A study to enhance medical students’ professional decision-making
I am nervous about producing a layman’s summary of my study because it raises more questions than answers. However it illustrates three points: senior medical students in this study struggled to routinely assess benefits and harms of interventions for patients, even when they were led through a series of examples using medication scenarios. Secondly they were unused to questioning practice, that is they are trained to follow senior instructions or guidelines and thirdly they wildly over-estimate drug benefits and have difficulty analysing papers to decide the effectiveness of drugs. In support of my students once confronted with the issues they were interested and went to some lengths to look into information and what “medical truth” really means but lacked the skills. They also wanted to know the patient’s details in order to provide the best outcomes.
There are also three parts to the study; here’s what I did and what happened:
The first study (pre-test) was to ask, by questionnaire, groups of medical students their views on giving pertussis (whooping cough) vaccination in pregnancy. You will know that traditionally doctors do not give medications in pregnancy unless really necessary but a few years ago in the UK influenza and pertussis vaccinations in pregnancy became routine. Questions like “What are the pros and cons – and are there any long-term side-effects for the baby?” are questions we all want our doctors to ask. The students however responded generally that they would do what they were told; some would check with a senior or guideline but they would give the vaccination.
To see if I could create more curious, questioning medical students I took another group and taught them on three commonly used medication scenarios. You may know someone taking aspirin or simvastatin after a heart attack, or using a tiotropium handihaler for chronic obstructive airways disease (COPD). I used a major study from each of these scenarios and asked, for each medication, what was the likely benefit including in percentage terms, likely harms and the ethical considerations in making best prescribing decisions. This was followed by three students per group acting as the tutor, using the same process, to analyse prescribing a medication of their choice. So we covered 6 medications per group and then had a 2 months break from it. How did it go?
Well, students struggled to interpret studies, made numeracy errors, wildly over-estimated the benefits of medications (mode 70% benefit of aspirin rather than nearly 3% benefit in the study I used) and struggled to ask ethical questions. The ethics of benefits and harms was easier when they were presented with a specific patient case and I have sympathy with students who want to know the ins and outs of their patient before deciding. Students were frankly surprised that their “ballpark figures” for medication benefits were so out.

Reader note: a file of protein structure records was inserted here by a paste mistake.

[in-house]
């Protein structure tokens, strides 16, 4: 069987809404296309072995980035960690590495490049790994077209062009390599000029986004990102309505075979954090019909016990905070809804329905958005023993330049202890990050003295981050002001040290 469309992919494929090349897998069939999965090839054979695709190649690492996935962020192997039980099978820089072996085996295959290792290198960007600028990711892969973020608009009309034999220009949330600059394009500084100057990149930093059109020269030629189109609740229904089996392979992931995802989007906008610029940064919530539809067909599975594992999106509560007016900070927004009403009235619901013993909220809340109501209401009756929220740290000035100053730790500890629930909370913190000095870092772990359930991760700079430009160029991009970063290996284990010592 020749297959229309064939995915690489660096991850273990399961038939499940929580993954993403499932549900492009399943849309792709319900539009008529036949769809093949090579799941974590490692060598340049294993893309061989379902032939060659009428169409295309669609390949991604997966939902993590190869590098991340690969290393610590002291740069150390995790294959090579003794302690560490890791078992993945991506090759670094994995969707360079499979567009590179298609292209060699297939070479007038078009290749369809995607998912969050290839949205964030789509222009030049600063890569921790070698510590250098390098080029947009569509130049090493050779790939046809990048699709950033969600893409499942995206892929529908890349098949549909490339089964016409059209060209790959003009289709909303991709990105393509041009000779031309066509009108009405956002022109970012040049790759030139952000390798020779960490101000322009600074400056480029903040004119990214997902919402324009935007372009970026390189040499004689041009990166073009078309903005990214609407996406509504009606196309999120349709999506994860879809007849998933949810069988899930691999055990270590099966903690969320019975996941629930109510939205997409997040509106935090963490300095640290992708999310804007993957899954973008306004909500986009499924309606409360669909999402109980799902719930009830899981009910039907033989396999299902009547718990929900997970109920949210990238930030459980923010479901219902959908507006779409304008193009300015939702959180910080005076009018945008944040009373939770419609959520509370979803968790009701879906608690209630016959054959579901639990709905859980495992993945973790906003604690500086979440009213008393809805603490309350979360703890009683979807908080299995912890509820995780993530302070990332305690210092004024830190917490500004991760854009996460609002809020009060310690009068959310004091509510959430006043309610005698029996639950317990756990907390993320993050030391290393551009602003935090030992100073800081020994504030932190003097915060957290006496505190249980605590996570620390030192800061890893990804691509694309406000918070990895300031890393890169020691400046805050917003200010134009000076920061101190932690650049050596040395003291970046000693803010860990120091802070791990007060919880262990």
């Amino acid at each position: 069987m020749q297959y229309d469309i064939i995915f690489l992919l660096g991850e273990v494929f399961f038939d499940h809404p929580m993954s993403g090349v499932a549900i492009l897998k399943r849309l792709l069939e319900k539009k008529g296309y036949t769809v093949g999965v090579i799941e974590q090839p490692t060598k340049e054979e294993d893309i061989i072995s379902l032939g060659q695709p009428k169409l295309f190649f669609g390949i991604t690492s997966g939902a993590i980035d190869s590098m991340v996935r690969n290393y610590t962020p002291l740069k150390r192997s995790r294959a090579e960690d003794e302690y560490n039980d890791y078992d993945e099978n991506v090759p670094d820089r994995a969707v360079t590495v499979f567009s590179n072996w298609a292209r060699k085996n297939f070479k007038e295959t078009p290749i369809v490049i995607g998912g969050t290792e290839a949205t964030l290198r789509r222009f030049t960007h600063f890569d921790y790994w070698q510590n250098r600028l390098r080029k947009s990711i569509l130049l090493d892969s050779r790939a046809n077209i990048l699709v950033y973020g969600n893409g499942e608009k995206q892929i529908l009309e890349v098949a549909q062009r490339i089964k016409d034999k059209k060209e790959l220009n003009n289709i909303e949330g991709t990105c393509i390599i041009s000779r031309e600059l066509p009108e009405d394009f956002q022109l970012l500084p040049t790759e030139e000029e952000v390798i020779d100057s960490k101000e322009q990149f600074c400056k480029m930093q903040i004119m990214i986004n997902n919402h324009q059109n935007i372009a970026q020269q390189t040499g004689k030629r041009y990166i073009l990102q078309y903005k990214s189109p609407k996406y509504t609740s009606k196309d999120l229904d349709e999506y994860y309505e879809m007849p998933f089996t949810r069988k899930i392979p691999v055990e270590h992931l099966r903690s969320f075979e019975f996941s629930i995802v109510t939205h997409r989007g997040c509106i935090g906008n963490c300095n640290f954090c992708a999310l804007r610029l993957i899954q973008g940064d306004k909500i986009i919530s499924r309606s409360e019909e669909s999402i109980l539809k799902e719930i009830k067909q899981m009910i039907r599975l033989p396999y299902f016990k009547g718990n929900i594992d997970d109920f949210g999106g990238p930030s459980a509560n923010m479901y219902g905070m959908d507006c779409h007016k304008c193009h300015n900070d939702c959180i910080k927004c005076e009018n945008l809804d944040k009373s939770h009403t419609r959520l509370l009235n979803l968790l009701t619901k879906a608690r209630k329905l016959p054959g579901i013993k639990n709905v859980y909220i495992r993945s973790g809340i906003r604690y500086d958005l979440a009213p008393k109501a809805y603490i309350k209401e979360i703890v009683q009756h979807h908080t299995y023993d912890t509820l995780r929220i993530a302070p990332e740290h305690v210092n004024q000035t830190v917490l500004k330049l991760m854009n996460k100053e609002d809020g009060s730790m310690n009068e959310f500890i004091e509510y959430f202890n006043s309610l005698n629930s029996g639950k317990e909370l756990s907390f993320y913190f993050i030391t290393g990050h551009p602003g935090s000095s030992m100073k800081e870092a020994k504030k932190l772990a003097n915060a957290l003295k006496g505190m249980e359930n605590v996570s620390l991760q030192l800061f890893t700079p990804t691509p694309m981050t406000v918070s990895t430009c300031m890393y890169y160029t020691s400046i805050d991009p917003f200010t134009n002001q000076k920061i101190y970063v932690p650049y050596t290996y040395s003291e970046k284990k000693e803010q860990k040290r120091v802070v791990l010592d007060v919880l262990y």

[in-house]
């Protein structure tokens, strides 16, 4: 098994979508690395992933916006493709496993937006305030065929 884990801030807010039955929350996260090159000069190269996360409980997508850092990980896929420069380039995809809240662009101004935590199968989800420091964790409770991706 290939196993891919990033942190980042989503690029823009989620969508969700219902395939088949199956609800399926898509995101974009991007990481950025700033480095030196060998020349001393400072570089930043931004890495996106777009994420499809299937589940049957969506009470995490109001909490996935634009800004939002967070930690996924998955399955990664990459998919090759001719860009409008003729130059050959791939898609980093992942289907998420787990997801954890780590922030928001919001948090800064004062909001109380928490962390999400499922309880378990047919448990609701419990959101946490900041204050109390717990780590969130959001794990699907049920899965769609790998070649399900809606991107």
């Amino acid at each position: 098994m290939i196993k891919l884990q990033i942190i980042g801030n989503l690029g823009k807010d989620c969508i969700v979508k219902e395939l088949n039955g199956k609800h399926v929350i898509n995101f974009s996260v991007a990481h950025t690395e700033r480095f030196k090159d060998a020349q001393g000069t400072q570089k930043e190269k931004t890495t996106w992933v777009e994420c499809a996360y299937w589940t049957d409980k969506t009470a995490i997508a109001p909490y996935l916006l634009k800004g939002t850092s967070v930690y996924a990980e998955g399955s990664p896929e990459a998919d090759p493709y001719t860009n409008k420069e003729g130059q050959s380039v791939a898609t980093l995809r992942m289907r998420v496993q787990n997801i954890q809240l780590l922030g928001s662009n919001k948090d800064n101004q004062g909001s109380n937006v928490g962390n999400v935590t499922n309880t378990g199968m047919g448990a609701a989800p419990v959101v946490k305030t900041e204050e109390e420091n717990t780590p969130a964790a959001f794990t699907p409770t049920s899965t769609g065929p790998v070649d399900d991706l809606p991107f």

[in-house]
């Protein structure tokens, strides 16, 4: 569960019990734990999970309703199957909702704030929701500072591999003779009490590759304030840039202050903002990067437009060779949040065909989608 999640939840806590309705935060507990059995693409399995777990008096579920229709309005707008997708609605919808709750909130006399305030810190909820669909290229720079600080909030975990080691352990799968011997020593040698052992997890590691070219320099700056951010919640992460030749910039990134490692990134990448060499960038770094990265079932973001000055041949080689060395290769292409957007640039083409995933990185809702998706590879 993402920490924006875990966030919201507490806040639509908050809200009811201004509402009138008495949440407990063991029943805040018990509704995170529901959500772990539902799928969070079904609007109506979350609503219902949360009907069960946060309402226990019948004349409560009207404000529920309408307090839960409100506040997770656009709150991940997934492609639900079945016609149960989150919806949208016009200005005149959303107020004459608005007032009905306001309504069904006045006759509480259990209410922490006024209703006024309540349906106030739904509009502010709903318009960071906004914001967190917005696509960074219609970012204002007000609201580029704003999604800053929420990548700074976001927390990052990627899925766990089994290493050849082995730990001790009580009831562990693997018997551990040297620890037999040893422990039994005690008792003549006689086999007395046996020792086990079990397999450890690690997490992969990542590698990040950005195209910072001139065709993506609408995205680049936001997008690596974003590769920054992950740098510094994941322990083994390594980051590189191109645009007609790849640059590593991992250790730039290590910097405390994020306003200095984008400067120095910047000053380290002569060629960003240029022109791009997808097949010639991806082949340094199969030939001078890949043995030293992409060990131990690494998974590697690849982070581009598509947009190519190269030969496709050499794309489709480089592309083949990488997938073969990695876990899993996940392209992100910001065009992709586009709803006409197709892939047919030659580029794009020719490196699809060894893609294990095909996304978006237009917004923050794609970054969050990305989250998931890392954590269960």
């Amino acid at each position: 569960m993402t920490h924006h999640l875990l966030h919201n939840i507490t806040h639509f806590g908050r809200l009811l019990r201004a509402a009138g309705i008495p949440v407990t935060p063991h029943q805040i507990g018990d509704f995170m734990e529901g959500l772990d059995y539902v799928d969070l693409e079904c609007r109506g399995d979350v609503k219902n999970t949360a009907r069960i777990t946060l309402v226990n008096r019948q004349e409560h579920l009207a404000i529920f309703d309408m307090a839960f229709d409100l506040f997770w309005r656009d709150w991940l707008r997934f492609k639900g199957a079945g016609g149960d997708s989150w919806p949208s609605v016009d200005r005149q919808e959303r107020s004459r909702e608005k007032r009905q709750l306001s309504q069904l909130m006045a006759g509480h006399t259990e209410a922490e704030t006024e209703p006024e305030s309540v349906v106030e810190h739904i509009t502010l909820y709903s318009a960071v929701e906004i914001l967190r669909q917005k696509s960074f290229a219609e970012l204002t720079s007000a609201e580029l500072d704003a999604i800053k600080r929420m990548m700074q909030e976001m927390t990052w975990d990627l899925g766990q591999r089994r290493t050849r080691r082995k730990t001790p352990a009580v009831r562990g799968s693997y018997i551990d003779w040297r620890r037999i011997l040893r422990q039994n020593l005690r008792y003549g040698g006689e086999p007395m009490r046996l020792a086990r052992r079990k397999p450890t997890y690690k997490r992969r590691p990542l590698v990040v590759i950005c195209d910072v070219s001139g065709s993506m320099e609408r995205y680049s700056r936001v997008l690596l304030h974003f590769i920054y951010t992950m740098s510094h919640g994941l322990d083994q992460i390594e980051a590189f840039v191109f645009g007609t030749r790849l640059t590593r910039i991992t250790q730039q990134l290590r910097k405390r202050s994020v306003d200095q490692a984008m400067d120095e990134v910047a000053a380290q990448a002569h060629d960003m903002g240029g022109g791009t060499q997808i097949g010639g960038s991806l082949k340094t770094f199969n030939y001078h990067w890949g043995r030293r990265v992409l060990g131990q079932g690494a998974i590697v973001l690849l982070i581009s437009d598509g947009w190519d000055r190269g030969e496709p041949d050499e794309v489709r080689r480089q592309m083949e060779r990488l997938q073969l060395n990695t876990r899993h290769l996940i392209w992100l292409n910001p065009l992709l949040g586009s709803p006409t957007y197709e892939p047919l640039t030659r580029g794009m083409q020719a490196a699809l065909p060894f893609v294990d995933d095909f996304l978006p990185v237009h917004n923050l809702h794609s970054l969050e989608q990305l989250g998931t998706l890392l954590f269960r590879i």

Did the students do some great things? Of course they did. Most didn’t get beyond wanting a better handle on the the evidence; some looked up their own trials, one talked about needing to know about unpublished studies. Some emailed in for advice, checking that they were allowed to reach their own conclusions. Some created excellent patient scenarios to illustrate benefits and harms for people in different circumstances.
When I gave this second group the pertussis vaccination in pregnancy questionnaire I was disappointed that, like the pre-intervention group, they were prepared to vaccinate despite uncertain knowledge, and felt that responsibility for problems lay with their seniors. They were not questioning new practice and I conclude that students need training in numeracy, evidence analysis and ethical questioning right through their courses, integrated in day to day patient care. “Ball park figures for evidence” should be easily available, even though less certain at an individual’s level. Questioning of ethics, knowledge, uncertainty, change and information sharing should be at the heart of medical education if we want future doctors to help patients make best decisions.
Jane Wilcock and Janet Strivens
A study to enhance medical students’ professional decision-making, using teaching interventions on common medications.
Wilcock J, Strivens J
Med Educ Online. 2015 Jun 5